[RC5] Mersienne crack busted...

Richard Byer root at bushing.plastic.crosslink.net
Tue Sep 15 21:22:04 EDT 1998

Robert Hettinga wrote:
> Somebody evidently installed the Mersienne(sp?) prime search client on
> 2000+ AT&T machines.
> The local talk station news has a report that they have just been
> apprehended and will be prosecuted for it.
> Interesting times, indeed...

This was just mentioned on the Mersenne mailing list.

Please note that this is somewhat different than the accused's own
report of the situation, which can be found at


Hacker accused of using US West computers for math

DENVER (AP) -- A 28-year-old computer expert is accused of hacking into
the U
S West computer system and diverting more than 2,500 machines that
should have
been helping answer phones to his effort to solve a 350-year-old math
according to documents filed in a federal court.

Aaron Blosser also allegedly obtained the passwords to 15,000 U S West
workstations and sent much of the coded material he found in them onto
Internet, according to an FBI search warrant served at his Lakewood,
home last Wednesday.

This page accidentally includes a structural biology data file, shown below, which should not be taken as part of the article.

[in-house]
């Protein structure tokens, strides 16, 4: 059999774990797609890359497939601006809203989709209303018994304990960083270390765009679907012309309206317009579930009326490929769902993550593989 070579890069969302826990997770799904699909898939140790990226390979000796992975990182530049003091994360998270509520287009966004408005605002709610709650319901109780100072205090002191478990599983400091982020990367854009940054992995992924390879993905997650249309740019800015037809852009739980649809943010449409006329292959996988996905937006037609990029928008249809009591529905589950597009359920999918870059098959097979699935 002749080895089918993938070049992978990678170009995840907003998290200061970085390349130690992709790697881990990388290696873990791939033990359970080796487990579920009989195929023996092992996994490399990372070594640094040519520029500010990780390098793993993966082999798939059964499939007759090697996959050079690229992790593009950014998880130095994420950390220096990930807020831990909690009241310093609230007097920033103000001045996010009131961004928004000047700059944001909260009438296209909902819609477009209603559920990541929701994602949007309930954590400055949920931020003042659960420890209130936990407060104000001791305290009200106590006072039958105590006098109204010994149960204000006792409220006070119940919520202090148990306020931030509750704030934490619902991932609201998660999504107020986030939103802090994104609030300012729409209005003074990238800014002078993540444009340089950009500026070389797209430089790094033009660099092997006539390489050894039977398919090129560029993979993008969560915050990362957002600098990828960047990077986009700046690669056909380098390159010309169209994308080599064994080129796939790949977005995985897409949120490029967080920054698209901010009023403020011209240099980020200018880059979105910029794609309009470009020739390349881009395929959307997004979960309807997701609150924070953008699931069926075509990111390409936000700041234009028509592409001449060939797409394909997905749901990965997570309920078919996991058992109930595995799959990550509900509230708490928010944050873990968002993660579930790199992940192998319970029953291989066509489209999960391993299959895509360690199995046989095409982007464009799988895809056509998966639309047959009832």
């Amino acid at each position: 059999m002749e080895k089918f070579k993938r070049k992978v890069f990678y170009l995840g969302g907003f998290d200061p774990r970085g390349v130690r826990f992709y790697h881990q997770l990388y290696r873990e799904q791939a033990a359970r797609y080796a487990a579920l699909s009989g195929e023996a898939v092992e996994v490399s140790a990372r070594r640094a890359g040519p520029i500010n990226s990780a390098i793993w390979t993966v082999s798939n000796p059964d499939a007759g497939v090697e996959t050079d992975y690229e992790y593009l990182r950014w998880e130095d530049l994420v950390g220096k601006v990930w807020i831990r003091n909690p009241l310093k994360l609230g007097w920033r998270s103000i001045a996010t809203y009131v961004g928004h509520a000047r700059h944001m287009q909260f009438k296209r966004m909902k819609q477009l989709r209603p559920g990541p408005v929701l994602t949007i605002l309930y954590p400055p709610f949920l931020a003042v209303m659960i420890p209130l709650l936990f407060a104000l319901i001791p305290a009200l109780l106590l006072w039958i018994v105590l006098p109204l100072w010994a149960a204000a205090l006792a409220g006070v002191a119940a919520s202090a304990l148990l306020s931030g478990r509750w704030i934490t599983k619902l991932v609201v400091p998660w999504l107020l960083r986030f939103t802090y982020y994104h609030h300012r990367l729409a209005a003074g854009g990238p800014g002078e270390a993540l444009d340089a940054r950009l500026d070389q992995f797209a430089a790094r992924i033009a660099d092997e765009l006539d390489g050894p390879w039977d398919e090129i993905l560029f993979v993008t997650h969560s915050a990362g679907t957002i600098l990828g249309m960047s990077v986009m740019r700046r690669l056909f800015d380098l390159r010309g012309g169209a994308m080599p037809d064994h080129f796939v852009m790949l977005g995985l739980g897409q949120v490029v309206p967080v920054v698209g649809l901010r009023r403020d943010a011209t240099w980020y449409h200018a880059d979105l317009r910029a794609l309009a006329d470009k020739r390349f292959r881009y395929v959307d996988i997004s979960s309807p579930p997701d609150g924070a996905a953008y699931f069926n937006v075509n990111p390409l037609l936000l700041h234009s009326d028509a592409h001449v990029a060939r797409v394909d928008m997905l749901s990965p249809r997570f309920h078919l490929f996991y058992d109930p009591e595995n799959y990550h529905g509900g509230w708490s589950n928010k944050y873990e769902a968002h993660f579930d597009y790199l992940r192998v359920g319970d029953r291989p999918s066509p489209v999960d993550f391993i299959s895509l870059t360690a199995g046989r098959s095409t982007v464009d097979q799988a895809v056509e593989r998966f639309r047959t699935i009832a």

The warrant says Blosser, a contract computer consultant who worked for
vendor that was hired by Denver-based U S West, is under investigation
computer fraud.

In a telephone interview with The Denver Post, Blosser said he has not
charged with any crime and said he made no money from his unauthorized
use of
U S West computers. He also failed in his mathematical quest: the search
for a
new prime number.

``I've worked on this (math) problem for a long time,'' said Blosser.
``When I
started working at U S West, all that computational power was just too
tempting for me.''

Blosser enlisted 2,585 computers to work at various times during the day
night and quickly ran up 10.63 years of computer processing time in his
for a new prime number.

U S West spokesman David Beigie called the hacking ``unprecedented'' in
company history. ``It would be virtually impossible to do it from the
outside,'' he said.

Blosser's alleged hacking was discovered when computers at U S West's
in Phoenix, which normally respond in 3 to 5 seconds, took as long as
minutes to retrieve telephone numbers.

The computers were so slow in mid-May that customer calls had to be
to other states, and at one point the delays threatened to close down
Phoenix Service Delivery Center.

On May 27, U S West's Intrusion Response Team found a software program
on the
system that ``captured U S West computers to work on a project unrelated
to U
S West Services,'' according to the search warrant.

The anti-hacking team traced the software to a terminal at the company's
Littleton offices, where they found Blosser, a self-described ``math

Blosser allegedly showed agents how he remotely installed software on
computers throughout the U S West system and reprogrammed them to search
for a
new prime number.

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